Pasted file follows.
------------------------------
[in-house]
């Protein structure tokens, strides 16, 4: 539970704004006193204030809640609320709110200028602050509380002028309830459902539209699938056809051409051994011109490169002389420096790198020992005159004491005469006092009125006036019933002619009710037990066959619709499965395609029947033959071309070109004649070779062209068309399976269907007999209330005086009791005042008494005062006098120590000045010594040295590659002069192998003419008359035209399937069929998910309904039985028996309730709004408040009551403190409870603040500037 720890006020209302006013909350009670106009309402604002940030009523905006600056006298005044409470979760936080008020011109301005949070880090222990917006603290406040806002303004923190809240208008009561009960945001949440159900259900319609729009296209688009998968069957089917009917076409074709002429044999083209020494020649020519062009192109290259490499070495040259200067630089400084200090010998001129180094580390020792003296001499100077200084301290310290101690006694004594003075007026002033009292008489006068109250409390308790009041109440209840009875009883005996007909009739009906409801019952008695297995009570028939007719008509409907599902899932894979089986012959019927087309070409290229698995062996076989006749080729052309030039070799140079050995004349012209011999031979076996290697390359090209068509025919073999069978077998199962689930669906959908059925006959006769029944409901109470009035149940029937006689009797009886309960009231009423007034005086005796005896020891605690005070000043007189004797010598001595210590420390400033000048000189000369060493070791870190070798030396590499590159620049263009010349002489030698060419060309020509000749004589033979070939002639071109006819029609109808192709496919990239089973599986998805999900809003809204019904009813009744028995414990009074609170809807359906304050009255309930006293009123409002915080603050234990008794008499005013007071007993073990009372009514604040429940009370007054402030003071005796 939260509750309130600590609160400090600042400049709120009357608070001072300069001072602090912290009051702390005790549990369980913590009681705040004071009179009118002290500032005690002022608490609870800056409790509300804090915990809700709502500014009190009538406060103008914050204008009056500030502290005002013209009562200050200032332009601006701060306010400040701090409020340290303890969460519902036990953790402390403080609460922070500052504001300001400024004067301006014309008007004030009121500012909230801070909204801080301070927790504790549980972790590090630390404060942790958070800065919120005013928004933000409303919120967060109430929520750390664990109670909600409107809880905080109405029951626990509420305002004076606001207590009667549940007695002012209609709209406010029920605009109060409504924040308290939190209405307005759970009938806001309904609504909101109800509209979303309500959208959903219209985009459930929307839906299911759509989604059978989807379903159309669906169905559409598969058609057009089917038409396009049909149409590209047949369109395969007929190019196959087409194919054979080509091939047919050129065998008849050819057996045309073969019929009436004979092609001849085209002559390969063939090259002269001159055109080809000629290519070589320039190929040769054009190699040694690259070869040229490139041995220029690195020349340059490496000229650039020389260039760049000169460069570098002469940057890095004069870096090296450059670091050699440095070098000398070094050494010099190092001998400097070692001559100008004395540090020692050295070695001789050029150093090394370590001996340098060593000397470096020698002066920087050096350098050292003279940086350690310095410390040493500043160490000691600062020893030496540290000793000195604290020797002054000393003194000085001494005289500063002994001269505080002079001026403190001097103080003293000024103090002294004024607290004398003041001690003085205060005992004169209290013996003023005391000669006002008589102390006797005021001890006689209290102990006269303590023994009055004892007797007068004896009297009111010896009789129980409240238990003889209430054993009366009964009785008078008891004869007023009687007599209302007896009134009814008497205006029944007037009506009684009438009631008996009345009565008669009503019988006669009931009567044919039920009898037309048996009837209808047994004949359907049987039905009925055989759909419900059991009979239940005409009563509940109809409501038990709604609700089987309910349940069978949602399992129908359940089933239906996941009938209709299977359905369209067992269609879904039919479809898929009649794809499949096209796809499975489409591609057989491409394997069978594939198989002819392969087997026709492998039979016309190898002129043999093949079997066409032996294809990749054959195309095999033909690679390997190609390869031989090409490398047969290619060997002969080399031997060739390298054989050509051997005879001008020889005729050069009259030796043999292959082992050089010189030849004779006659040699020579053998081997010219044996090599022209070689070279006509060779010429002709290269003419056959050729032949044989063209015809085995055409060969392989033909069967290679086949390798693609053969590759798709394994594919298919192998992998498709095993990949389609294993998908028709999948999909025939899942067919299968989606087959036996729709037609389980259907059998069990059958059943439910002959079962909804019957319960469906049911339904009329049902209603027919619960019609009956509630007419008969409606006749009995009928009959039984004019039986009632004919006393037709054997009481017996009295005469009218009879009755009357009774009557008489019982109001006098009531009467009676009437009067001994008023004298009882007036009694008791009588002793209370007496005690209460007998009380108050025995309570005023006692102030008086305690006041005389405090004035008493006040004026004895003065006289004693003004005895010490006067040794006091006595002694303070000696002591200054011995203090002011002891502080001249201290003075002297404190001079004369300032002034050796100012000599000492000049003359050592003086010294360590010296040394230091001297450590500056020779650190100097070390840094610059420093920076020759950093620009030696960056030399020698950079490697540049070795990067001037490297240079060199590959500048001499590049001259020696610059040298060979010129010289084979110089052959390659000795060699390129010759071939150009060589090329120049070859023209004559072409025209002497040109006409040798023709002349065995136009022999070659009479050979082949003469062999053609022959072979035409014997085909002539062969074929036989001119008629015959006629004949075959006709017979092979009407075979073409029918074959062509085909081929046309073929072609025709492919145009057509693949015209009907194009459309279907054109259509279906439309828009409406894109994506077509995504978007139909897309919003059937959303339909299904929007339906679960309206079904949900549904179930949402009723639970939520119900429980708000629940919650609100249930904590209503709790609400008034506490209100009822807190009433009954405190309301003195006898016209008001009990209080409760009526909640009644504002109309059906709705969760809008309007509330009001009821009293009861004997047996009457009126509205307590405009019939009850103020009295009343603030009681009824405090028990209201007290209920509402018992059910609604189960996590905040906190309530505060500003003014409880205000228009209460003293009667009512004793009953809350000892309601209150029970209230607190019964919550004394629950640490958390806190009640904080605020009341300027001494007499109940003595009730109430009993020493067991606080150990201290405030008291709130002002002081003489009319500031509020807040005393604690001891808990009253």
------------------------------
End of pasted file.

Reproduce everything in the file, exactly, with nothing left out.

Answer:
[in-house]
């Protein structure tokens, strides 16, 4: 539970704004006193204030809640609320709110200028602050509380002028309830459902539209699938056809051409051994011109490169002389420096790198020992005159004491005469006092009125006036019933002619009710037990066959619709499965395609029947033959071309070109004649070779062209068309399976269907007999209330005086009791005042008494005062006098120590000045010594040295590659002069192998003419008359035209399937069929998910309904039985028996309730709004408040009551403190409870603040500037 720890006020209302006013909350009670106009309402604002940030009523905006600056006298005044409470979760936080008020011109301005949070880090222990917006603290406040806002303004923190809240208008009561009960945001949440159900259900319609729009296209688009998968069957089917009917076409074709002429044999083209020494020649020519062009192109290259490499070495040259200067630089400084200090010998001129180094580390020792003296001499100077200084301290310290101690006694004594003075007026002033009292008489006068109250409390308790009041109440209840009875009883005996007909009739009906409801019952008695297995009570028939007719008509409907599902899932894979089986012959019927087309070409290229698995062996076989006749080729052309030039070799140079050995004349012209011999031979076996290697390359090209068509025919073999069978077998199962689930669906959908059925006959006769029944409901109470009035149940029937006689009797009886309960009231009423007034005086005796005896020891605690005070000043007189004797010598001595210590420390400033000048000189000369060493070791870190070798030396590499590159620049263009010349002489030698060419060309020509000749004589033979070939002639071109006819029609109808192709496919990239089973599986998805999900809003809204019904009813009744028995414990009074609170809807359906304050009255309930006293009123409002915080603050234990008794008499005013007071007993073990009372009514604040429940009370007054402030003071005796 939260509750309130600590609160400090600042400049709120009357608070001072300069001072602090912290009051702390005790549990369980913590009681705040004071009179009118002290500032005690002022608490609870800056409790509300804090915990809700709502500014009190009538406060103008914050204008009056500030502290005002013209009562200050200032332009601006701060306010400040701090409020340290303890969460519902036990953790402390403080609460922070500052504001300001400024004067301006014309008007004030009121500012909230801070909204801080301070927790504790549980972790590090630390404060942790958070800065919120005013928004933000409303919120967060109430929520750390664990109670909600409107809880905080109405029951626990509420305002004076606001207590009667549940007695002012209609709209406010029920605009109060409504924040308290939190209405307005759970009938806001309904609504909101109800509209979303309500959208959903219209985009459930929307839906299911759509989604059978989807379903159309669906169905559409598969058609057009089917038409396009049909149409590209047949369109395969007929190019196959087409194919054979080509091939047919050129065998008849050819057996045309073969019929009436004979092609001849085209002559390969063939090259002269001159055109080809000629290519070589320039190929040769054009190699040694690259070869040229490139041995220029690195020349340059490496000229650039020389260039760049000169460069570098002469940057890095004069870096090296450059670091050699440095070098000398070094050494010099190092001998400097070692001559100008004395540090020692050295070695001789050029150093090394370590001996340098060593000397470096020698002066920087050096350098050292003279940086350690310095410390040493500043160490000691600062020893030496540290000793000195604290020797002054000393003194000085001494005289500063002994001269505080002079001026403190001097103080003293000024103090002294004024607290004398003041001690003085205060005992004169209290013996003023005391000669006002008589102390006797005021001890006689209290102990006269303590023994009055004892007797007068004896009297009111010896009789129980409240238990003889209430054993009366009964009785008078008891004869007023009687007599209302007896009134009814008497205006029944007037009506009684009438009631008996009345009565008669009503019988006669009931009567044919039920009898037309048996009837209808047994004949359907049987039905009925055989759909419900059991009979239940005409009563509940109809409501038990709604609700089987309910349940069978949602399992129908359940089933239906996941009938209709299977359905369209067992269609879904039919479809898929009649794809499949096209796809499975489409591609057989491409394997069978594939198989002819392969087997026709492998039979016309190898002129043999093949079997066409032996294809990749054959195309095999033909690679390997190609390869031989090409490398047969290619060997002969080399031997060739390298054989050509051997005879001008020889005729050069009259030796043999292959082992050089010189030849004779006659040699020579053998081997010219044996090599022209070689070279006509060779010429002709290269003419056959050729032949044989063209015809085995055409060969392989033909069967290679086949390798693609053969590759798709394994594919298919192998992998498709095993990949389609294993998908028709999948999909025939899942067919299968989606087959036996729709037609389980259907059998069990059958059943439910002959079962909804019957319960469906049911339904009329049902209603027919619960019609009956509630007419008969409606006749009995009928009959039984004019039986009632004919006393037709054997009481017996009295005469009218009879009755009357009774009557008489019982109001006098009531009467009676009437009067001994008023004298009882007036009694008791009588002793209370007496005690209460007998009380108050025995309570005023006692102030008086305690006041005389405090004035008493006040004026004895003065006289004693003004005895010490006067040794006091006595002694303070000696002591200054011995203090002011002891502080001249201290003075002297404190001079004369300032002034050796100012000599000492000049003359050592003086010294360590010296040394230091001297450590500056020779650190100097070390840094610059420093920076020759950093620009030696960056030399020698950079490697540049070795990067001037490297240079060199590959500048001499590049001259020696610059040298060979010129010289084979110089052959390659000795060699390129010759071939150009060589090329120049070859023209004559072409025209002497040109006409040798023709002349065995136009022999070659009479050979082949003469062999053609022959072979035409014997085909002539062969074929036989001119008629015959006629004949075959006709017979092979009407075979073409029918074959062509085909081929046309073929072609025709492919145009057509693949015209009907194009459309279907054109259509279906439309828009409406894109994506077509995504978007139909897309919003059937959303339909299904929007339906679960309206079904949900549904179930949402009723639970939520119900429980708000629940919650609100249930904590209503709790609400008034506490209100009822807190009433009954405190309301003195006898016209008001009990209080409760009526909640009644504002109309059906709705969760809008309007509330009001009821009293009861004997047996009457009126509205307590405009019939009850103020009295009343603030009681009824405090028990209201007290209920509402018992059910609604189960996590905040906190309530505060500003003014409880205000228009209460003293009667009512004793009953809350000892309601209150029970209230607190019964919550004394629950640490958390806190009640904080605020009341300027001494007499109940003595009730109430009993020493067991606080150990201290405030008291709130002002002081003489009319500031509020807040005393604690001891808990009253």